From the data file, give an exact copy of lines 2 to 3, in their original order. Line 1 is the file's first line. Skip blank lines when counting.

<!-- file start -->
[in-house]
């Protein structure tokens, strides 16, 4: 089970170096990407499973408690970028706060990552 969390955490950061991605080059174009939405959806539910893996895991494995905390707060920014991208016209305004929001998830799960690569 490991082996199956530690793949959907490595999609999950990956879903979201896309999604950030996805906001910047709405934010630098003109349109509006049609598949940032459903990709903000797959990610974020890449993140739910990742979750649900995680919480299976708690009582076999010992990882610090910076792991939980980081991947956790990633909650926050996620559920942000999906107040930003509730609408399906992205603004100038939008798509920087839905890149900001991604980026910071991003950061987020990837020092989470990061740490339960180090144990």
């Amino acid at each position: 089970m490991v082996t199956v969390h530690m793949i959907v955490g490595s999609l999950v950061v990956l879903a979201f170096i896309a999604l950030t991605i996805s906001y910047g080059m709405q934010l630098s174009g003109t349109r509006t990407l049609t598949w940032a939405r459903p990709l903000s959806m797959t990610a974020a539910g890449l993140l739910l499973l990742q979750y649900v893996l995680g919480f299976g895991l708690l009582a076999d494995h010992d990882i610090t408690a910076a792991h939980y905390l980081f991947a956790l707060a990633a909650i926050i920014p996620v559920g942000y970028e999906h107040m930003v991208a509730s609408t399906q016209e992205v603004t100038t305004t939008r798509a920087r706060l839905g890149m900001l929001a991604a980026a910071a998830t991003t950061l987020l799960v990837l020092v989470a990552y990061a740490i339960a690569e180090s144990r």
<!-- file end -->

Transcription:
């Protein structure tokens, strides 16, 4: 089970170096990407499973408690970028706060990552 969390955490950061991605080059174009939405959806539910893996895991494995905390707060920014991208016209305004929001998830799960690569 490991082996199956530690793949959907490595999609999950990956879903979201896309999604950030996805906001910047709405934010630098003109349109509006049609598949940032459903990709903000797959990610974020890449993140739910990742979750649900995680919480299976708690009582076999010992990882610090910076792991939980980081991947956790990633909650926050996620559920942000999906107040930003509730609408399906992205603004100038939008798509920087839905890149900001991604980026910071991003950061987020990837020092989470990061740490339960180090144990």
């Amino acid at each position: 089970m490991v082996t199956v969390h530690m793949i959907v955490g490595s999609l999950v950061v990956l879903a979201f170096i896309a999604l950030t991605i996805s906001y910047g080059m709405q934010l630098s174009g003109t349109r509006t990407l049609t598949w940032a939405r459903p990709l903000s959806m797959t990610a974020a539910g890449l993140l739910l499973l990742q979750y649900v893996l995680g919480f299976g895991l708690l009582a076999d494995h010992d990882i610090t408690a910076a792991h939980y905390l980081f991947a956790l707060a990633a909650i926050i920014p996620v559920g942000y970028e999906h107040m930003v991208a509730s609408t399906q016209e992205v603004t100038t305004t939008r798509a920087r706060l839905g890149m900001l929001a991604a980026a910071a998830t991003t950061l987020l799960v990837l020092v989470a990552y990061a740490i339960a690569e180090s144990r």